Killers have long taken the joy out of hitchhiking. But even getting a ride from someone we know can be a potentially lethal idea.

Be wary of the cars you get into/Ryn Gargulinski file photo

Be wary of the cars you get into/Ryn Gargulinski file photo

One woman found that out when she accepted a ride home April 24 from an acquaintance named Arthur Bedoya.

Bedoya, 62, just so happens to be a high-risk level-three sex offender who lives in home surrounded by a fence and guarded by five “vicious” dogs, according to a news release from the Tucson Police Department.

We can guess where the story is going from here.

Rather than taking the woman directly to her own house, Bedoya drove to his own residence, the news release said.

Arthur Bedoya/TPD photo

Arthur Bedoya/TPD photo

Sure enough, Bedoya is listed on the Arizona Department of Public Safety sex offender registry. Although his address information says 16th Avenue and Ajo Way, it also notes that he’s homeless.

Regardless of where he lives, the woman tried to leave the property where Bedoya took her – but he evidently had other plans. He tried to sexually assault her then began to “brutally attack” her. She got away and ran outside, only to have the dogs continue the attack.

She was able to get the attention of someone passing by who helped her escape.

Police arrested Bedoya May 18. He was booked into Pima County jail on one count of kidnapping and one count of attempted sexual assault.

The woman’s multiple lacerations and contusions, a result of the attacks by both Bedoya and his dogs, were treated at University Medical Center.

My favorite taxi hailer photo/Ryn Gargulinski file photo

My favorite taxi hailer photo/Ryn Gargulinski file photo

Free rides are potentially deadly rides, for sure. Even giving one can put us in danger.

Some argue this view it too harsh and getting or giving a free ride can be relatively safe.

While no United States statistics are readily available for those who were assaulted or killed during a free ride – how would these stats be counted? – the site puts forth an argument for hitchhiking in Germany.

The site notes that more than 827,000 people died in Germany in 2007, with about 30,000 of those deaths due to non-natural causes.

Of the non-natural deaths, only 451, or a scant 0.06 percent were from assaults. Since not every assault happens in a vehicle with strangers, deaths to hitchhikers or by hitchhikers is even lower than the scant 0.06 percent.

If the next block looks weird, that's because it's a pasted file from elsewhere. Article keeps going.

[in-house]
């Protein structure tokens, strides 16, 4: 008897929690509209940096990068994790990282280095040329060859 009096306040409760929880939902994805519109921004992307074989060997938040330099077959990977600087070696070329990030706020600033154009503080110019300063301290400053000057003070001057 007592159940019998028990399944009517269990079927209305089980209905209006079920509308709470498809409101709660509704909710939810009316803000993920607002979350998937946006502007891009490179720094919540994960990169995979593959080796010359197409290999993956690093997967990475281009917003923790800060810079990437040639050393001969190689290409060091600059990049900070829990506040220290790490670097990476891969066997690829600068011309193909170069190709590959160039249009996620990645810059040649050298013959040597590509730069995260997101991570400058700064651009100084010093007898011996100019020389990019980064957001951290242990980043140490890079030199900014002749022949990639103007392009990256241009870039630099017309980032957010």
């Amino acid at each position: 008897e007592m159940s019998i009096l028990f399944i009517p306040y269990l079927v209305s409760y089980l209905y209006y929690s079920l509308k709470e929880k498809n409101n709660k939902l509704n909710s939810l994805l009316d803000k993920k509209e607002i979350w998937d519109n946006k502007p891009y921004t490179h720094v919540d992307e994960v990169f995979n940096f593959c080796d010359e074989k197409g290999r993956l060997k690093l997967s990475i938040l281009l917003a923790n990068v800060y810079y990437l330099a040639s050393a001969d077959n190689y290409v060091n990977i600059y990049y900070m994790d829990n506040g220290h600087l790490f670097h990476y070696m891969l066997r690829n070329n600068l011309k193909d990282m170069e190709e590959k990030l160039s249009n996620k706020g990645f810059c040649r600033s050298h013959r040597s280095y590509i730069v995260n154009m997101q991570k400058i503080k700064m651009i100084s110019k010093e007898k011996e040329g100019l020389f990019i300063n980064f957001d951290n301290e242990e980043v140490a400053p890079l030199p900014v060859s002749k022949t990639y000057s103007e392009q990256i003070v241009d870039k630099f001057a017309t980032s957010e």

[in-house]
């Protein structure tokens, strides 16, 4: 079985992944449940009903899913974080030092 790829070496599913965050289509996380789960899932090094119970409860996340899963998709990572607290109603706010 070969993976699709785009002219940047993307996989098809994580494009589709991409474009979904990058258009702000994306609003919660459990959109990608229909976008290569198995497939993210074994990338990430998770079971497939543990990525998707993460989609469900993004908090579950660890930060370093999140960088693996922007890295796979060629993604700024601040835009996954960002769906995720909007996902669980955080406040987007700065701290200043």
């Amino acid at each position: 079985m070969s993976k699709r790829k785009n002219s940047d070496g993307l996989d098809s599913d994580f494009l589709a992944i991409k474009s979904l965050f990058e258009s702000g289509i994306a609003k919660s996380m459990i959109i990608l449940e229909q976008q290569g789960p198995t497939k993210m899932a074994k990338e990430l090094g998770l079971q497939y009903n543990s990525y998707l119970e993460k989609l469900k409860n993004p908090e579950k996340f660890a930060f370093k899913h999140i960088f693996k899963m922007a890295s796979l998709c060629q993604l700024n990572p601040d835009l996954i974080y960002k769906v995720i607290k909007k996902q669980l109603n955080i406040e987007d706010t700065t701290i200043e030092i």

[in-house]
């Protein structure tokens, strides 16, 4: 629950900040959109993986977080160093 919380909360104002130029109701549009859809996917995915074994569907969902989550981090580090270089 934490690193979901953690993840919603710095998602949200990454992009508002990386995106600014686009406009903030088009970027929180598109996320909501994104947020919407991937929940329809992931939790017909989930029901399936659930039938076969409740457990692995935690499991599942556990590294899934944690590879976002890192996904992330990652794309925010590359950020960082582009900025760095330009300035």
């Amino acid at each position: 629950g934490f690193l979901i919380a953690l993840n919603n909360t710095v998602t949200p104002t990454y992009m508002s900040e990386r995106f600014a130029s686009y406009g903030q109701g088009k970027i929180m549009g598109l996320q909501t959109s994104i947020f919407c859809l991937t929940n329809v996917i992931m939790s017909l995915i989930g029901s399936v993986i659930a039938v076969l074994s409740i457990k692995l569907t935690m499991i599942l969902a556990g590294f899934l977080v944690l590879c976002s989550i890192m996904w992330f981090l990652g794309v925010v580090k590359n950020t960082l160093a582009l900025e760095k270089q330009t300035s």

“Therefore you don’t lower the risk of dying a non-natural death in a crucial way if you omit to hitchhike or stop giving a lift to hitchhiker,” the site says.

By all means, then, hop in that stranger’s car – and make sure we pick up a stranger next time we’re driving around. For added excitement, make sure the stranger is wielding an axe.

That’s the same type of argument that says we are more likely to die from cancer than being attacked by a shark. So go ahead, swim in those deep ocean waters, especially if we happen to be bleeding for some reason.

Chum anyone?

Cabs are safer than riding with strangers/Ryn Gargulinski file photo

Cabs are safer than riding with strangers/Ryn Gargulinski file photo

“There is no ‘safe’ place to hitchhike anywhere in the world,” Tom Mercer of Let’s Go Publications is quoted in an article. This same story also argues that hitchhiking died in America mainly because of highway laws banning pedestrians on the side of the road. As a true crime buff, I’m still blaming the killers.

Even though he says hitchhiking is not “safe,” Mercer adds, “Travelers still find success hitching their way from town to town in certain countries and regions of the globe.”

Getting or giving rides from or to strangers may still be a popular mode of transportation in parts of Europe, but in America it’s pretty much thumbs down.

Cars can too easily become a little mobile crime scene. In fact, one of the first rules of warding off an abduction is to never let the abductor get us in the car. And if he ends up in our car, we’re supposed to smash the car into a utility pole to get attention or get away.

Kids are especially at risk. Drivers lure them with candy, Sponge Bob stickers or the tale of a family tragedy. “Your mom just got in an accident and I’m supposed to drive you to the hospital.”

The only part of the hospital a free ride may entail is a trip to the morgue.



What do you think?

Have you ever hitchhiked or picked up a hitchhiker?

What happened?

Do you give or take free rides from acquaintances?

What do you do when you’re walking around and a car pulls over to get near you?